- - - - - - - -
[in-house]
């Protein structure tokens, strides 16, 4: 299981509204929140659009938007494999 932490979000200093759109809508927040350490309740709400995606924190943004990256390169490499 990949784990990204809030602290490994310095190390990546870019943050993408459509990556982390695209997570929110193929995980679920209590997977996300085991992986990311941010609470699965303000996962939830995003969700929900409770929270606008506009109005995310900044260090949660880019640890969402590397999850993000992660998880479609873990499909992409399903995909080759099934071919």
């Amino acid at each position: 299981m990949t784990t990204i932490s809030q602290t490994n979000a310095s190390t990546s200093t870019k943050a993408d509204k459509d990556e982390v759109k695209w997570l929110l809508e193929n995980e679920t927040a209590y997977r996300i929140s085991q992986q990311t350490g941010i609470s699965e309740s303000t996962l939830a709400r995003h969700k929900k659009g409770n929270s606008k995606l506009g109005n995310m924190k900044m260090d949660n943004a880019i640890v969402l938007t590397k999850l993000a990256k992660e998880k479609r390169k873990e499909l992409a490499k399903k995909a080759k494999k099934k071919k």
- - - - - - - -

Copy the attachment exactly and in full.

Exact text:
[in-house]
């Protein structure tokens, strides 16, 4: 299981509204929140659009938007494999 932490979000200093759109809508927040350490309740709400995606924190943004990256390169490499 990949784990990204809030602290490994310095190390990546870019943050993408459509990556982390695209997570929110193929995980679920209590997977996300085991992986990311941010609470699965303000996962939830995003969700929900409770929270606008506009109005995310900044260090949660880019640890969402590397999850993000992660998880479609873990499909992409399903995909080759099934071919």
């Amino acid at each position: 299981m990949t784990t990204i932490s809030q602290t490994n979000a310095s190390t990546s200093t870019k943050a993408d509204k459509d990556e982390v759109k695209w997570l929110l809508e193929n995980e679920t927040a209590y997977r996300i929140s085991q992986q990311t350490g941010i609470s699965e309740s303000t996962l939830a709400r995003h969700k929900k659009g409770n929270s606008k995606l506009g109005n995310m924190k900044m260090d949660n943004a880019i640890v969402l938007t590397k999850l993000a990256k992660e998880k479609r390169k873990e499909l992409a490499k399903k995909a080759k494999k099934k071919k």